As a sleep medicine dentist in McKinney, our team at SleepRight McKinney wants to make sure that every patient has the ability to enjoy the quality night’s sleep needed to feel rested and refreshed the next day.
For many patients with sleep apnea, getting that rest becomes a nightly problem that can take years to finally correct. Even when a sleep solution is presented by Dr. Lawrence, a patient’s sleep apnea could become progressively worse if subjected to certain outside stimuli, especially secondhand smoke.
Children between the ages of 3 to 8 with obstructive sleep apnea (OSA) who were exposed to secondhand smoke had a higher risk of developing more severe cases of OSA when compared to kids who were not exposed to smoke, according to a new study published in the International Journal of Pediatric Otorhinolaryngology.
While Rare, Sleep Apnea a Concern for Younger Children
As less than 4 percent of kids under 8 develop obstructive sleep apnea (compared to 10 percent who develop habitual snoring), not much research has previously examined the role secondhand smoke plays on OSA. What little research has been conducted was largely inconclusive.
In this most recent study, researchers sought to specifically identify what, if any, effect secondhand smoke had on kids between the age of 3 to 18.
Researchers collected their data by examining the electronic medical records of nearly 4,000 kids who underwent a sleep study. Of the participants, 167 were selected for analysis, among which 70 were found to have severe OSA.
Of the 167 participants, 90 were exposed to secondhand smoke (54 percent) while 77 of the kids received no exposure (46 percent).
Kids exposed to secondhand smoke had a 1.48 percent increase in their sleep apnea scores when compared to kids with no exposure.
Of the kids with OSA, 46 scored mild, 35 moderate, and 70 severe when their apnea was tested as part of the sleep study.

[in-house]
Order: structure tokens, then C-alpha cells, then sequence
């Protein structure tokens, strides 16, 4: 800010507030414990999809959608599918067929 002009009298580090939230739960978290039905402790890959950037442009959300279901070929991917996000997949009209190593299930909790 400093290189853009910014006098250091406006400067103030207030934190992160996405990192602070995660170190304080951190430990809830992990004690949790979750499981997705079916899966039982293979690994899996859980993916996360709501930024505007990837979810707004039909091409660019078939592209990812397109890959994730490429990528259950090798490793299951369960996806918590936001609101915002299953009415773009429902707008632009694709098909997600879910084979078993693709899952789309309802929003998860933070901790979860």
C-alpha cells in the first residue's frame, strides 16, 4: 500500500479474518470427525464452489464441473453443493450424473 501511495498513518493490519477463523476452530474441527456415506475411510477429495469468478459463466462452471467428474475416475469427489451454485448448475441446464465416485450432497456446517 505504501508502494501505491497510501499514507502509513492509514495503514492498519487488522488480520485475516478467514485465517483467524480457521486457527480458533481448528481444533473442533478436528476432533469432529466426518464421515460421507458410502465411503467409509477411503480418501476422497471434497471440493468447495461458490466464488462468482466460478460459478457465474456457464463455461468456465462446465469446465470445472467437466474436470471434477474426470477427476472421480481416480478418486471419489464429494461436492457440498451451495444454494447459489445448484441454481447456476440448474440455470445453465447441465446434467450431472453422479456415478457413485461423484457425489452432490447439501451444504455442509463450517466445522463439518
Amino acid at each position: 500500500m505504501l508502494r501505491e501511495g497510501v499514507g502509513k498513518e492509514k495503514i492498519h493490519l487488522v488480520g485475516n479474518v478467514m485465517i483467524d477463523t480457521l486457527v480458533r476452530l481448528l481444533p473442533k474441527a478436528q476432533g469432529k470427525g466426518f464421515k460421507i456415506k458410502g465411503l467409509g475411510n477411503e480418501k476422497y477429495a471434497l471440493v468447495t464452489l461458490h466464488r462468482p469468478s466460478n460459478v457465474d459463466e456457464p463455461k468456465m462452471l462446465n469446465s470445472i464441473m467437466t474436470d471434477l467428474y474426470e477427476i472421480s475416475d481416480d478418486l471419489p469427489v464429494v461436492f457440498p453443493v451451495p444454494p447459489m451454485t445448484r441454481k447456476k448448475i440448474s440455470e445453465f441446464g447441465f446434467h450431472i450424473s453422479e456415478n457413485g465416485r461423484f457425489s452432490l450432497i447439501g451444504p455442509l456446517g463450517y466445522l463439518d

Even when adjusting for lifestyle factors such as weight, age, sex, and socioeconomic class, secondhand smoking was still determined the biggest influencer for increasing a child’s sleep apnea score.
The Apnea-Hypopnea Index determines a patient’s apnea based on the following scale
- Normal – 5 <
- Mild Sleep Apnea – 5 to15
- Moderate Sleep Apnea – 15 to 30
- Severe – 30 >
The higher a child scores on this scale, the worse their case of apnea becomes.
The Risk Associated with Sleep Apnea
Studies have shown that adults with moderate to severe sleep apnea have a significantly higher risk for developing a range of chronic health problems that include heart disease, hypertension, and stroke.
Kids with even mild to moderate sleep apnea have been shown to perform worse in school when compared to kids who don’t have a sleep disorder.
More severe cases of sleep apnea make it hard for kids to get the type of sleep they need to feel rested and ready to go during the next day. Common sleep apnea symptoms, such as daytime drowsiness and an inability to focus, make it far harder for kids with advanced cases of sleep apnea to perform well in school.
To combine future heath problems with a current inability to excel in school, sleep apnea becomes a persistent problem that kids could end up dealing with for a lifetime. If limiting their exposure to second-hand smoke can help to reduce the severity of a child’s sleep apnea, parents and guardians need to make every effort to avoid exposing their children.
If you have any questions about what sleep apnea can do to the health of your child, contact our sleep medicine dentist in McKinney to schedule a consultation.